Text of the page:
“This Sabbath is then kept holy unto the Lord, when men, after a due preparing of their hearts, and ordering of their common affairs beforehand, do not only observe an holy rest all the day from their own works, words, and thoughts about their worldly employments and recreations; but also are taken up the whole time in the public and private exercises of his worship, and in the duties of necessity and mercy.” —Westminster Confession
“A holy rest” is usually a hard concept to grasp. When we rest we often feel one of two things:
- There is something I should be doing <or>
- I’m just lazy!
But rest is not the same thing as inactivity.
Rest is really different activity—rest is preparation for activity. The rabbis teach that a day of rest is supposed to be a day of distinction: a day that’s so different from the other six days of the week. Creating this day of distinction requires a lot of serious thought to prepare (“a due preparing of their hearts,” as the Confession says).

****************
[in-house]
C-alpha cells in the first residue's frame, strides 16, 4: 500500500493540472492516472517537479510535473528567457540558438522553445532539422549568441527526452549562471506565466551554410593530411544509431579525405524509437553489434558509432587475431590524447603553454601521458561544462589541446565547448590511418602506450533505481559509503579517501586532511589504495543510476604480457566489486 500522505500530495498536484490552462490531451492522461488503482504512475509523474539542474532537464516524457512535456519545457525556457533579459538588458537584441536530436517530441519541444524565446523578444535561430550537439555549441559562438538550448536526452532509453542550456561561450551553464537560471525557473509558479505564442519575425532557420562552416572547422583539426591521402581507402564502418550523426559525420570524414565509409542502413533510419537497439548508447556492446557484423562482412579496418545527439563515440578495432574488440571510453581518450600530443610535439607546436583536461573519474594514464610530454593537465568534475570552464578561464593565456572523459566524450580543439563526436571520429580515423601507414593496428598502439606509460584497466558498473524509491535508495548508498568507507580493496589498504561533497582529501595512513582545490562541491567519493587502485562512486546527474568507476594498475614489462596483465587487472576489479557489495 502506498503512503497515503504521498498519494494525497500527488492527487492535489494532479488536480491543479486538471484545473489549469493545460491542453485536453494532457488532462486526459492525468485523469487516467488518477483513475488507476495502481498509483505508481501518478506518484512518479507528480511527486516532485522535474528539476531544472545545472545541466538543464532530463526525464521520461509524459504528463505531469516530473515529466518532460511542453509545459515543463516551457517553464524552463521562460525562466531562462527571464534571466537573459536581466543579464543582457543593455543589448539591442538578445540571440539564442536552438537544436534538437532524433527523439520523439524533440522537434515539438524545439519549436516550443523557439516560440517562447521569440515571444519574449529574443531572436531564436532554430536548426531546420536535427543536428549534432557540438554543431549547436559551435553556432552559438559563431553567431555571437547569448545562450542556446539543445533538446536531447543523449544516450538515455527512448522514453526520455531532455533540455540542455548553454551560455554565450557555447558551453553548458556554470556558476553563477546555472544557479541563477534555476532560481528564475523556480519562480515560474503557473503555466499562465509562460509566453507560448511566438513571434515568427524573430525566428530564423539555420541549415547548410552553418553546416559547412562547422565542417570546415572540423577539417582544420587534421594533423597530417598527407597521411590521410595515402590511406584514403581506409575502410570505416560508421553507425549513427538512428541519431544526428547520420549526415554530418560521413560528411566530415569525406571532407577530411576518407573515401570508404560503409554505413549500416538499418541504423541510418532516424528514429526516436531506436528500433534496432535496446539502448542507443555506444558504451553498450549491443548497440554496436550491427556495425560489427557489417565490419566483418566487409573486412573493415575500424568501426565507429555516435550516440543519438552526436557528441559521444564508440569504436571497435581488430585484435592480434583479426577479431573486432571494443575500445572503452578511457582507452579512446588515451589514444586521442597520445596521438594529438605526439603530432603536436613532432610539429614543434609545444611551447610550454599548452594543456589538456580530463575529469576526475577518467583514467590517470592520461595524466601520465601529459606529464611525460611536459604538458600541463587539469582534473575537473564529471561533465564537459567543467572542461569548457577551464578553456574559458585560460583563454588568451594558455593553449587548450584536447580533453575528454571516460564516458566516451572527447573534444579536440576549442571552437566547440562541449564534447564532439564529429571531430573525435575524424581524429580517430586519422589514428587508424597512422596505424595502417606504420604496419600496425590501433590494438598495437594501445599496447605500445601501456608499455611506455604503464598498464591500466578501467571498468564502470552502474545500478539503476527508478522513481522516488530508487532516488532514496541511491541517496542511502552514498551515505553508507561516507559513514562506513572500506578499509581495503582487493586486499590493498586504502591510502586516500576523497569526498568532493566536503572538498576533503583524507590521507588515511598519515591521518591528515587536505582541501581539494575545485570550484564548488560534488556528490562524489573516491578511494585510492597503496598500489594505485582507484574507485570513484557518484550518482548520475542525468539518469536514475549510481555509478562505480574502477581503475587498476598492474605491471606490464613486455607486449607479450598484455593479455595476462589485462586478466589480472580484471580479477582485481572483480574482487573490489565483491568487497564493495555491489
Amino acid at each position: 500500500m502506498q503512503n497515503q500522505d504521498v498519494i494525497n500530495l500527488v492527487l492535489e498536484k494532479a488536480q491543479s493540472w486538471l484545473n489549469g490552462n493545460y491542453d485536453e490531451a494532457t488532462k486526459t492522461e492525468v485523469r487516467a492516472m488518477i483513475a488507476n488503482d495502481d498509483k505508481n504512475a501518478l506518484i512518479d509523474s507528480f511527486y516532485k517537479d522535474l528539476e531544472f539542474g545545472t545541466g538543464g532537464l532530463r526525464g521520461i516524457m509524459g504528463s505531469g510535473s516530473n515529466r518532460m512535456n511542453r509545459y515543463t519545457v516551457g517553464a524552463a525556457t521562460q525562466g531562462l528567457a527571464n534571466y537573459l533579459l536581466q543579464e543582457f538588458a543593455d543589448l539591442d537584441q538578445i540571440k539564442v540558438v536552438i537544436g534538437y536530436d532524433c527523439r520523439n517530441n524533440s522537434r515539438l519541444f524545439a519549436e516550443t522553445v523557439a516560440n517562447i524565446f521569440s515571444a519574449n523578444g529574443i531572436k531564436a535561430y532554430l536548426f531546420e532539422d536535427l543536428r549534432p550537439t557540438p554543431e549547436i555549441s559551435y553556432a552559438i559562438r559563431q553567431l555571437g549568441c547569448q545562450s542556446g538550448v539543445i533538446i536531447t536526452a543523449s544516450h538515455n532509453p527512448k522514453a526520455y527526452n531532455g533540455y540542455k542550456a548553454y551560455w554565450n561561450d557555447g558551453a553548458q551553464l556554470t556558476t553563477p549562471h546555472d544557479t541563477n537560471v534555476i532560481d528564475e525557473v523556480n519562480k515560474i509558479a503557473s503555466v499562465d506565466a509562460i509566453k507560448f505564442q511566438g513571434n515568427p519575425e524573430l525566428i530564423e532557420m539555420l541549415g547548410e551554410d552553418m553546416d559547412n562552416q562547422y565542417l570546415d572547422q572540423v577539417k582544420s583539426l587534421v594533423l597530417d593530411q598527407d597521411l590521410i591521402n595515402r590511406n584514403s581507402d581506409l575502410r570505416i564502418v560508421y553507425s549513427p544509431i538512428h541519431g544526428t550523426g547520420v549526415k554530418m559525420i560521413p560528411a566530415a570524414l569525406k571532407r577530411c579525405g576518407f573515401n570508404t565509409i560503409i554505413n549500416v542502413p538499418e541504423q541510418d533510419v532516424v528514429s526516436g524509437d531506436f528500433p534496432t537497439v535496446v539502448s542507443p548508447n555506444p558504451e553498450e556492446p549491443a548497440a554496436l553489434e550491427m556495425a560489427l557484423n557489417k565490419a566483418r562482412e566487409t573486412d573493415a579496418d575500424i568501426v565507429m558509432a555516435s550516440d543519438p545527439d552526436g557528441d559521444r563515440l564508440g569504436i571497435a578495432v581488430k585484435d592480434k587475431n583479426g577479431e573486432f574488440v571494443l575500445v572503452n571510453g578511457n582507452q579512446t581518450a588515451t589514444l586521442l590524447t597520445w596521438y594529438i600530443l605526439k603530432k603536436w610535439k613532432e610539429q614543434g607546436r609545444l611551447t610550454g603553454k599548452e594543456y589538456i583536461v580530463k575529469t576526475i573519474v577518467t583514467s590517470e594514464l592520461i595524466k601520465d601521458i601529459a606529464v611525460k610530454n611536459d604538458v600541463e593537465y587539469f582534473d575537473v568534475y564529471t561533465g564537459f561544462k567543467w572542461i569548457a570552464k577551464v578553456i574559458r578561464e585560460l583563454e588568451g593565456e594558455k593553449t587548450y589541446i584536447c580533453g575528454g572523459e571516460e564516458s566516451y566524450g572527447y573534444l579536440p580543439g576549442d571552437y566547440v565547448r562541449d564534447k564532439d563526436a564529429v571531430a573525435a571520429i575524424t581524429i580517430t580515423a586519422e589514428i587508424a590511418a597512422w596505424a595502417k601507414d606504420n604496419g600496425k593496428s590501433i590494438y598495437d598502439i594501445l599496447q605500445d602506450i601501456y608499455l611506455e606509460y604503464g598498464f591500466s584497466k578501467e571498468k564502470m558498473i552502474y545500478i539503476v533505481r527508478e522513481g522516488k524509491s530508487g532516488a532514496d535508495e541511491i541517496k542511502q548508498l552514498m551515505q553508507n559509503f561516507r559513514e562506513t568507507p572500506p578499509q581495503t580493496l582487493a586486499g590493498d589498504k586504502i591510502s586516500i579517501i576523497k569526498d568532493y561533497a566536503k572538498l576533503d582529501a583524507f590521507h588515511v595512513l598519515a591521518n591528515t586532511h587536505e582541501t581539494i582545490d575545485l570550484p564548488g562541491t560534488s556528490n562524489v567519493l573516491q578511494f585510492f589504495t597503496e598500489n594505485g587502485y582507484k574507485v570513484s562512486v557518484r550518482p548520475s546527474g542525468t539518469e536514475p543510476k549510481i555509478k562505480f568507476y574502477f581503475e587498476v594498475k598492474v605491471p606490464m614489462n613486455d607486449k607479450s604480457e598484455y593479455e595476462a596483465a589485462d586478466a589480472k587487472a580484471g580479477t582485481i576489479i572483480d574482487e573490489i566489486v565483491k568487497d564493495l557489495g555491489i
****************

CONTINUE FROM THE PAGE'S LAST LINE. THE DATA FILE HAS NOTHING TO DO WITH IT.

We need to take time to be OFF. You and I are not wired to be ON all the time. So as you contemplate a Sabbath day of rest for your life, think about this:
- OFF makes ON better
- OFF helps ON work longer and stronger
- OFF gives us a chance to appreciate ON more
- OFF trusts God will bless ON.
I’m going to be OFF tomorrow, so that I can be better ON to start the week.